decided: November 9, 1982.
IN RE: CONDEMNATION BY THE COMMONWEALTH OF PENNSYLVANIA, DEPARTMENT OF TRANSPORTATION, OF TWO (2) BILLBOARDS LOCATED ON T.R. 209 ETC. NORTHEAST OUTDOOR ADVERTISING, INC., APPELLANT
Appeal from the Order of the Court of Common Pleas of Schuylkill County in case of In Re: Condemnation by the Commonwealth of Pennsylvania, Department of Transportation of eight (8) Billboards located on T.R. 61, Schuylkill County; Northeastern Outdoor Advertising, Inc. v. Commonwealth of Pennsylvania, No. S-1882-78.
Ira G. Barrows, for appellant.
Scott M. Olin, Assistant Counsel, with him Ward T. Williams, Chief Counsel, and Jay C. Waldman, General Counsel, for appellee.
President Judge Crumlish, Jr. and Judges Williams, Jr. and Doyle, sitting as a panel of three. Opinion by Judge Doyle.
[ 69 Pa. Commw. Page 610]
This is an appeal from an order of the Court of Common Pleas of Schuylkill County which sustained preliminary objections to a Petition for Appointment of Board of Viewers filed by Northeast Outdoor Advertising, Inc. (Northeast) pursuant to the provisions of Section 502(e) of the Eminent Domain Code, Act of June 22, 1964, Special Sess., P.L. 84, as amended, 26 P.S. § 1-502(e). We affirm.
On November 29, 1978, Northeast filed a Petition for Appointment of Board of Viewers with the court of common pleas seeking compensation for eight billboards it owned along Route 61 in North Manheim Township and in the City of Pottsville, Pennsylvania. In response to this petition, the Pennsylvania Department of Transportation (D.O.T.) filed preliminary objections alleging, inter alia, that Northeast had not suffered any compensable harm, and both parties submitted certain stipulations and depositions to the court for the purpose of ruling on these preliminary objections. This evidence established (1) that each of the eight billboards had initially been located in areas zoned for residential use, and were only permitted to remain there because they were prior nonconforming uses, (2) that D.O.T. had entered into negotiations with Northeast to acquire the billboards pursuant to the provisions of Section 4 and 9 of the Outdoor Advertising Control Act of 1971 (Act), Act of December 15, 1971, P.L. 596, as amended, 36 P.S. §§ 2718.104 and 2718.109, and (3) that both areas where billboards were located were subsequently rezoned to permit commercial usage, thereby disqualifying them from acquisition under the provisions of the Act.*fn1 This evidence also established that D.O.T. informed Northeast
[ 69 Pa. Commw. Page 611]
that since its billboards were now permitted outdoor advertising devices it would have to request annual permits for each billboard pursuant to the provisions of Section 7 of the Act, 36 P.S. § 2718.107. Northeast subsequently applied for, and received, permits for four of the eight boards, and D.O.T. then removed the remaining four billboards pursuant to the authority granted in Section 10 of the Act, 36 P.S. 2718.110,*fn2 when Northeast failed to request the required permits for these advertising devices. Based on this evidence, the court of common pleas concluded that the Commonwealth
[ 69 Pa. Commw. Page 612]
had removed the four billboards pursuant to its police power, and not its eminent domain power, and hence, that Northeast was not entitled to compensation. The present appeal followed.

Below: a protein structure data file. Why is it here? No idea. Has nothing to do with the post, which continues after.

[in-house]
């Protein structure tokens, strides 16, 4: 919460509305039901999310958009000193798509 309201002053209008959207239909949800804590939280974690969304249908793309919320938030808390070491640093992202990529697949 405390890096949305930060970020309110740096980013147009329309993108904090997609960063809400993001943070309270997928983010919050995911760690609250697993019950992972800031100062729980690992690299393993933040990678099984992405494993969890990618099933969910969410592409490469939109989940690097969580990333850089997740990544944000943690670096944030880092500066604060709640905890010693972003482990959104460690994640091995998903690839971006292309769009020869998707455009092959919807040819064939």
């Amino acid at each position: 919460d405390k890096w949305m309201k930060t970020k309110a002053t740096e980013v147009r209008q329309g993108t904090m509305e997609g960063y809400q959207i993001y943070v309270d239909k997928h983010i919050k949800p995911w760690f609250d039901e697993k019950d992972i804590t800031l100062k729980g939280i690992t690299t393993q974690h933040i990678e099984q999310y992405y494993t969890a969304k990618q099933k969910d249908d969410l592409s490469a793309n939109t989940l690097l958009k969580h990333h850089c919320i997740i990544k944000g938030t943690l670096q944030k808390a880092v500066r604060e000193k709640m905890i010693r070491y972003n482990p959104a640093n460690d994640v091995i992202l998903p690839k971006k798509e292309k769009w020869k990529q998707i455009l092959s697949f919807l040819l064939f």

Before this Court, Northeast alleges that the Commonwealth's actions in removing four of its billboards constituted a compensable "de facto" taking. We disagree.
It is undisputed that D.O.T. removed the billboards in question here because of Northeast's failure to seek the required permits. It is also undisputed that D.O.T. was expressly authorized to do so by the provisions of Section 10 of the Act. As we stated in Reilly v. Department of Environmental Resources, 37 Pa. Commonwealth Ct. 608, 391 A.2d 56 (1978):
"Police power should not be confused with that of eminent domain. Police power controls the use of property by the owner, for the public good, its use otherwise being harmful, while eminent domain and taxation take property for public use. Under eminent domain, compensation is given for property taken, injured or destroyed, while under the police power no payment is made for a diminution in use, even though it amounts to an actual taking or destruction of property. . . .
No matter how seemingly complete our scheme of private ownership may be under our system of government, all property is held in subordination of the right of its reasonable regulation by the government clearly necessary to preserve the health, safety, or morals of the people. Obedience to such regulation is not taking property without due process; that clause does not qualify the police power."
Id. at 612, 391 A.2d at 58 (quoting White Appeal, 287 Pa. 259, 264-65, 134 A. 409, 411 (1926)). Since the billboards
[ 69 Pa. Commw. Page 613]
in question here were clearly removed pursuant to the Commonwealth's police power, the court of common pleas correctly, in our view, concluded that Northeast was not entitled to compensation pursuant to the provisions of the Eminent Domain Code.
Northeast also alleges in its brief to this Court that D.O.T. should be "estopped" from denying compensation since negotiations for the acquisition of the billboards allegedly took place after the zoning changes disqualified the billboards from acquisition under the provisions of the Act. This evidence is not of record, however, and hence need not be considered here. We will therefore affirm.
Now, November 9, 1982, the order of the Court of Common Pleas of Schuylkill County dated May 19, 1980, and docketed at No. S-1882-78, is affirmed.